Several key findings are revealed when examining the plan compared to the actual development. During the years 1980-1990 more that 50% of the areas developed did not conform to the plan land use map. Yep, you got it – 50 perecnt of the development did not conform to the plan. During the years 1990-2000 the plan was getting even further from reality and more than 60 percent of the areas developed did not conform to the district master plan. It can be concluded that only a small part of land development actually occurs in accordance with the plan itself. It should be added that almost all of the non-conforming land developement was approved by the planning committees themselves, meaning that the planners themselves completely ignore the plan that they have approved to much fanfare. We need to remember that the district master plan is a public plan that costs a lot of time and effort. Additionally, this plan is used for countless comittee discussions wasting even more time. In light of the plan irrelavance it would actually be better to work without such a plan that only wastes resources and does not contribute to the actual planning and developement. The reserchers have also checked whether there was so much developement that the plan allotted areas for development were just insufficient. In a thorough examination it appears not to be the case. There remained enough approved land for development that was not devloped, while the actual construction took place on land that was not slated for development. In the words of the authors themselves:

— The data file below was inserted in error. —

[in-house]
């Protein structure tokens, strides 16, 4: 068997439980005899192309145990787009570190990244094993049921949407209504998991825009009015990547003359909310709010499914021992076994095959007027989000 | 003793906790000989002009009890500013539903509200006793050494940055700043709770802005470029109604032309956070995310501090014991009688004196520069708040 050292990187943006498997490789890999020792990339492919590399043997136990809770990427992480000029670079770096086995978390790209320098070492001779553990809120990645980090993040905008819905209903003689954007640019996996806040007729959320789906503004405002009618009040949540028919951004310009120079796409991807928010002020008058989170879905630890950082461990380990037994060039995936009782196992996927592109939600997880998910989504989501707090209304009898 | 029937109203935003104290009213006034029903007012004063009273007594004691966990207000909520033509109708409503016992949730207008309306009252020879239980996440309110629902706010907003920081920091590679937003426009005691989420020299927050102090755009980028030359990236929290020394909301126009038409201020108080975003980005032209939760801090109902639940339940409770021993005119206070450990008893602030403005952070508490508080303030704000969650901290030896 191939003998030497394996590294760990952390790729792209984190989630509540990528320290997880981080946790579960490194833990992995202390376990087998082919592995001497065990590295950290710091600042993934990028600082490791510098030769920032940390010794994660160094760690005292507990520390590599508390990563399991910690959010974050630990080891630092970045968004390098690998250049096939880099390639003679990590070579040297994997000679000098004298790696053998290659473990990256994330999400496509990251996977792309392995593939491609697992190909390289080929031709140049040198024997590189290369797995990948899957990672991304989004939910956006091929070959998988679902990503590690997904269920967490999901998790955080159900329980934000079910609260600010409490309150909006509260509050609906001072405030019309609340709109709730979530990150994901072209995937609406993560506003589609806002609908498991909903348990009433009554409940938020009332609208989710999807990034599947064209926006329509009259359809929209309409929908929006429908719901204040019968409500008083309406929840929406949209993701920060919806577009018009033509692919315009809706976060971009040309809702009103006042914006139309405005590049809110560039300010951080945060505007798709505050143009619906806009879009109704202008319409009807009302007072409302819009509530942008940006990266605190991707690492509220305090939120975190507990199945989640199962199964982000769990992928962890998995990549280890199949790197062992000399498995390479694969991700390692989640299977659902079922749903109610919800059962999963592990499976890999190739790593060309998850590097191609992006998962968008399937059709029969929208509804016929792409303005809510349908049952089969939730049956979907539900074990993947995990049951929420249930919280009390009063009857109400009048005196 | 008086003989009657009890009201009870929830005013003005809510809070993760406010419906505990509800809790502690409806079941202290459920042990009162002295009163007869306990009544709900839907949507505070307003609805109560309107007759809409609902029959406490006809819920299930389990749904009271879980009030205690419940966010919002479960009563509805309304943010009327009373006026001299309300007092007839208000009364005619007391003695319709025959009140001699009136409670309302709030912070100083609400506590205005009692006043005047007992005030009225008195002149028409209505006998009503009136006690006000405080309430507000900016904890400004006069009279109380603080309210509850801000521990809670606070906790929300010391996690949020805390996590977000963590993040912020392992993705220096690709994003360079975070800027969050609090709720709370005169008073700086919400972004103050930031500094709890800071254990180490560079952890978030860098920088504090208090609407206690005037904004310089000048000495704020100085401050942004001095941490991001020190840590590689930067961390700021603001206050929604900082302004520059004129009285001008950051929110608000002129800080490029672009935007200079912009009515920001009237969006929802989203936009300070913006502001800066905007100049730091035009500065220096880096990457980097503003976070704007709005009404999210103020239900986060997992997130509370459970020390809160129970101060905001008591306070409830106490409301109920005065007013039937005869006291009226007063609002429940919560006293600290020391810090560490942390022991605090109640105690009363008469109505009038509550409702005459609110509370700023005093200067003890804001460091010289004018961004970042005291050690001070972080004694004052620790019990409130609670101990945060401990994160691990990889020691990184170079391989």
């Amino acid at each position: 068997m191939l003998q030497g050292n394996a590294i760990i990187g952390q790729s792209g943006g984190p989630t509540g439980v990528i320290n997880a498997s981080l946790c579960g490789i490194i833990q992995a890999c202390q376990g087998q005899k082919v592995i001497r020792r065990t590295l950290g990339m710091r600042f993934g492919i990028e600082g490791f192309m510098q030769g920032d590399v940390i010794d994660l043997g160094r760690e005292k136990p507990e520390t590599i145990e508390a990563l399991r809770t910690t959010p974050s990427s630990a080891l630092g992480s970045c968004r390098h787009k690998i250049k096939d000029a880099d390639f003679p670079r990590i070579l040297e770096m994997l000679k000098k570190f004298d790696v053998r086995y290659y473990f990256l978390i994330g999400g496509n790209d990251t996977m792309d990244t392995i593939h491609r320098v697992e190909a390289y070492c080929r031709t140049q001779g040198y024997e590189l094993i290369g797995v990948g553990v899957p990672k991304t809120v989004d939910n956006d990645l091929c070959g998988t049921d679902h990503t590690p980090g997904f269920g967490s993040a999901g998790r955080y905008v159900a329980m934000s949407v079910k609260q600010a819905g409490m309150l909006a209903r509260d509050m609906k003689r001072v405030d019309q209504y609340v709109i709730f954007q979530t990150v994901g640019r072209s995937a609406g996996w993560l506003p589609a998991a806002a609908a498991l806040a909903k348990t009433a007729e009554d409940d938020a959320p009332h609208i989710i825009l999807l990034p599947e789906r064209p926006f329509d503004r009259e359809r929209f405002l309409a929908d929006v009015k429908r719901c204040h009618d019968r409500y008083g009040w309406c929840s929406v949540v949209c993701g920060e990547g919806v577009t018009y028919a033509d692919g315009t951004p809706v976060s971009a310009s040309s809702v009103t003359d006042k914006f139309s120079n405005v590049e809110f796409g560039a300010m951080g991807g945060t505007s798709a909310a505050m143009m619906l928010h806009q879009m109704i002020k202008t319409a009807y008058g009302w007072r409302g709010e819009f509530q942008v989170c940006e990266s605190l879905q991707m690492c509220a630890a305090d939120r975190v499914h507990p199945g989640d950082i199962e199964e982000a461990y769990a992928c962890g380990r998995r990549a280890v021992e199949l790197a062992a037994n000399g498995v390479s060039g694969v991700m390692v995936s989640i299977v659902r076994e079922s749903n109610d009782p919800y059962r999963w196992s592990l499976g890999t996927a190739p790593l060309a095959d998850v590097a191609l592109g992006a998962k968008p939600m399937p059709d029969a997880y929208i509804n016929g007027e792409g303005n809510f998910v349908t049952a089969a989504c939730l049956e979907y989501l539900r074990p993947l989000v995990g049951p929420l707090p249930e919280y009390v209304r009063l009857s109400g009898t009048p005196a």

It appears that despite the vast effort and time invested in preparing and authorizing district land-use maps, this is not an efficient planning tool in terms of restricting development in specific locations
Of all the anecdotes that come out from this study, the most ridiculous case is illustrated in the case of a newly established suburb in the 1980s titled Shoham. Shoham was founded entirely on and area defined as a future public park, meant to be kept open for its unique environmental values (in sharp contrast to the area defined as farmland, which are easy to run over with urban development.) DOP 3 was approved in 1982 and just a few years down the line, the National Planning Council made the decision to build Shoham. But the problems do not relate just to the 1980s and 1990s. In 2002, a new DOP 3 was approved under the name DOP 3/21 which paractically approved almost all the deviations that occured in the preceding years. Over the four years that were checked after the new DOP was approved, non-conforming development has already started to be prevalent and reached 30 percent in a number of the sampled areas.
At the conclusion of the study, the reserachers elaborate on effective planning methods to replace the current system. These methods do not include rigid and meaningless land-use maps, but a defined set of planning principles by which to evaluate local plans before their approval and execution. Such an action can guarantee a faster and more flexible design that also gives better results. I hope that theserecommedations will not remain only on paper.